Are these two statements true?

  1. In a galvanic cell at standard lab conditions (SLC), the strongest reductant is $\ce{Li (s)}$ and the strongest oxidant is $\ce{F2 (g)}$.

  2. In an electrolytic cell at SLC, the strongest oxidant is $\ce{Li+ (aq)}$ and the strongest reductant is $\ce{F- (aq)}$.

  • $\begingroup$ Welcome to Chemistry.SE! Take the tour to get familiar with this site. Mathematical expressions and equations can be formatted using $\LaTeX$ syntax. States of aggregation should not be subscripted, it is not wrong, but the recommendations (Sec. 2.1.) are different. $\endgroup$ – Martin - マーチン Sep 30 '15 at 10:51
  • $\begingroup$ I thought so but thanks I'll keep that in mind $\endgroup$ – inspd Sep 30 '15 at 10:54

No, only the first is. The oxidising or reducing property of a species is tied to the species, not to the process in which the species is used. Therefore regardless of whether you are running a galvanic cell or an electrolytic cell, $\ce{F2}$ will always be a strong oxidant and $\ce{Li}$ a strong reductant.

The only difference about the two types of cells is that in the galvanic cell, you are letting the spontaneous cell reaction happen, which produces energy. In the electrolytic cell, you are using energy to force the non-spontaneous cell reaction to happen. The spontaneous cell reaction refers to the direction of the reaction with $\Delta G < 0$ (or equivalently, $E > 0$).

By this, I mean: you can use a galvanic cell to carry out the reaction $\ce{2 Li + F2 -> 2Li+ + 2F-}$. Since $\ce{Li}$ is a strong reductant and $\ce{F2}$ is a strong oxidant, this reaction will generate a lot of energy.

You can use an electrolytic cell to reverse that reaction (although you'd have to use molten and not aqueous $\ce{LiF}$). But since $\ce{Li+}$ is a weak oxidant and $\ce{F-}$ a weak reductant, you're going to need lots of energy to carry that out. Which makes perfect sense!

  • $\begingroup$ SLC is an abbreviation for Standard Lab Conditions; i.e. 25 ºC temperature and 1 atm pressure. From what I've read, when you electrolyse molten NaCl, the oxidant is Na$^+$ and the reductant is Cl$^-$. Isn't that consistent with my second statement? $\endgroup$ – inspd Sep 30 '15 at 10:38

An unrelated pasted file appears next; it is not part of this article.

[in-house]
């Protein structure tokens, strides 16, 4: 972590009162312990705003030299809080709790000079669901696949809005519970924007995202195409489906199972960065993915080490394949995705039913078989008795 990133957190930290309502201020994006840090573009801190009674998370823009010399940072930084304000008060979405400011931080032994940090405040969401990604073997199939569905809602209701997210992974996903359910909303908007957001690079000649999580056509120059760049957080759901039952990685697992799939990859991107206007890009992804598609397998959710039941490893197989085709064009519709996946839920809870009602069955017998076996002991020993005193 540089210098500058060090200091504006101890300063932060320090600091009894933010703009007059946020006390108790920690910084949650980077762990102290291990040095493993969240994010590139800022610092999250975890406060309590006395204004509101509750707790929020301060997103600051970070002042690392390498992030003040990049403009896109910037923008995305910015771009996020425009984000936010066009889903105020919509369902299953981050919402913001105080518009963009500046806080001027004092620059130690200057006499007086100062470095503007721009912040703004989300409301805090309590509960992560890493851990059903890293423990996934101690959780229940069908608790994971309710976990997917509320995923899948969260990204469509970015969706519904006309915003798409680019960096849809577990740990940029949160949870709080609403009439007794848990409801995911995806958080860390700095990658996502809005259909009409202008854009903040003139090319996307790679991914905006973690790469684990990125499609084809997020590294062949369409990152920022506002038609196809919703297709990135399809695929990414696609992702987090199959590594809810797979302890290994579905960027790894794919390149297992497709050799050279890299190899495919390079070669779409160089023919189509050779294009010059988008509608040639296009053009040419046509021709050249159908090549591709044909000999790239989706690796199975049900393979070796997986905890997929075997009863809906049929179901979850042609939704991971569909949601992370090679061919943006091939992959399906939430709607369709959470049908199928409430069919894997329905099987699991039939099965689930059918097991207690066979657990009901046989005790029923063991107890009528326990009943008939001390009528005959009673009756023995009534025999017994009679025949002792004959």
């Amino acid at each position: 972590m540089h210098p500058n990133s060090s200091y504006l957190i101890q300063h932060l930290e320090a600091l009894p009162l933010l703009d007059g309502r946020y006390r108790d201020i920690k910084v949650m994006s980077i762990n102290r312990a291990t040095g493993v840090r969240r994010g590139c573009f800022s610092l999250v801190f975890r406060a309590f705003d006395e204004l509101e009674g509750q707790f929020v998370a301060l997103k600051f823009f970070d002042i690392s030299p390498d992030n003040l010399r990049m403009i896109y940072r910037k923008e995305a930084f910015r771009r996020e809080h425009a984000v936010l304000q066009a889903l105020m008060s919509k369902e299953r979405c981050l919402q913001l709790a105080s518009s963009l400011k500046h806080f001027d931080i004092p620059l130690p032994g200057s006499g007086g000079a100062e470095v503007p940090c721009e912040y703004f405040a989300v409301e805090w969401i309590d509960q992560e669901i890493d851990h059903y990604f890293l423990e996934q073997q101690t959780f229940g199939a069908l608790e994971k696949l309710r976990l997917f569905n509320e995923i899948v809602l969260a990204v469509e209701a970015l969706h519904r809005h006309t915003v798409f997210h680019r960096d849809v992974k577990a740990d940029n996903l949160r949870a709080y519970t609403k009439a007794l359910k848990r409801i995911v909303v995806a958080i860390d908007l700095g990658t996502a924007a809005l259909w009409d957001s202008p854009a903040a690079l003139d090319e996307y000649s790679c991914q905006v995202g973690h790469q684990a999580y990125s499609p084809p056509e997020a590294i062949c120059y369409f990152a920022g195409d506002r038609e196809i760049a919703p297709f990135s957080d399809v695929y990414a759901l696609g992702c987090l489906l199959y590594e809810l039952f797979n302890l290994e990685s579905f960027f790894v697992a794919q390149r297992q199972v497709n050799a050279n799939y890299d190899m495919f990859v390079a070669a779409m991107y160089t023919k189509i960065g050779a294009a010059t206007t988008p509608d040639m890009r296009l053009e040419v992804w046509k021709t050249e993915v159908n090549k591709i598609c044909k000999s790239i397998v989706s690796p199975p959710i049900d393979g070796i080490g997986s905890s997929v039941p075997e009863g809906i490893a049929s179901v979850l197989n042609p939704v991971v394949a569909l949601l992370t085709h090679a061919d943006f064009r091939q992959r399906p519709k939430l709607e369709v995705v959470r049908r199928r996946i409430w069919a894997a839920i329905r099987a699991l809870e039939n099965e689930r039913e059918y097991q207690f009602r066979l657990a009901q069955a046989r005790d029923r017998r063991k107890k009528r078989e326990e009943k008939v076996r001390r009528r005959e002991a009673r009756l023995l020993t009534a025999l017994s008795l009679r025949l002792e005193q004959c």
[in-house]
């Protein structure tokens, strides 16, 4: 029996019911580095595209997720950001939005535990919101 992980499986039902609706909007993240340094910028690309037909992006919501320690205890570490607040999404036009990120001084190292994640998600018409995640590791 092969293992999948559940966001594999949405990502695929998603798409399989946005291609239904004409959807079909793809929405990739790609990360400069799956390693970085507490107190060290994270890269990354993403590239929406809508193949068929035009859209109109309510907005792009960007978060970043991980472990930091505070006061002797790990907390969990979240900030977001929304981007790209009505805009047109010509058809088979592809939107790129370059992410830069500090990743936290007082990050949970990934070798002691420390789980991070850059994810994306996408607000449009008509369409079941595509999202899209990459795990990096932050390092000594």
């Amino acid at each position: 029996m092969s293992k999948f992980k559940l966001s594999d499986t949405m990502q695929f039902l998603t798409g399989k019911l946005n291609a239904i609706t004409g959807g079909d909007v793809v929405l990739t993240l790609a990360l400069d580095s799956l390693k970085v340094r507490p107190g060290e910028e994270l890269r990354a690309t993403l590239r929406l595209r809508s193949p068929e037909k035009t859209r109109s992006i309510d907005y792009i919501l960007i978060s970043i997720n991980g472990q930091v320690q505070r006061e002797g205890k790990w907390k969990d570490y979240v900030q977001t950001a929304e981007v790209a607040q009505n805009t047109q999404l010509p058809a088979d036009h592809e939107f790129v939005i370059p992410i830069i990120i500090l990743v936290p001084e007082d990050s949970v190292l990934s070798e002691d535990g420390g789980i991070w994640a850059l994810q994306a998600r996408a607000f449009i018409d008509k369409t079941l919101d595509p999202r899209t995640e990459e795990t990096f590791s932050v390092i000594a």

• $\begingroup$ @inspd I see, the more frequently used abbreviation is STP (standard temperature and pressure). You're right about the identities of the oxidant and reductant, but I think we might have different ideas about what the word "strong" means. If you refer to this page, "strong oxidant" means the LHS species for a half-reaction with a large positive $E^\circ$. "Strong reductant" means the RHS species for a half-reaction with a large negative $E^\circ$. $\endgroup$ – orthocresol Sep 30 '15 at 10:45
  • $\begingroup$ then it should be "best in the LiF liquid" not "strongest in the chemical series" am I right ? $\endgroup$ – inspd Sep 30 '15 at 10:47
  • $\begingroup$ @inspd Essentially that means a strong oxidant is a species that is easily reduced, and a strong reductant is a species that is easily oxidised. The fact that you would require a lot of energy for the electrolysis of NaCl means that the participating species (Na+ or Cl-) are hard to reduce/oxidise - which makes them weak oxidants/reductants. $\endgroup$ – orthocresol Sep 30 '15 at 10:47
  • $\begingroup$ so when we electrolyse LiF(l), the best (but weakest) oxidant is: Li$^+$ and the best (but weakest) reductant is: F$^-$ $\endgroup$ – inspd Sep 30 '15 at 10:50

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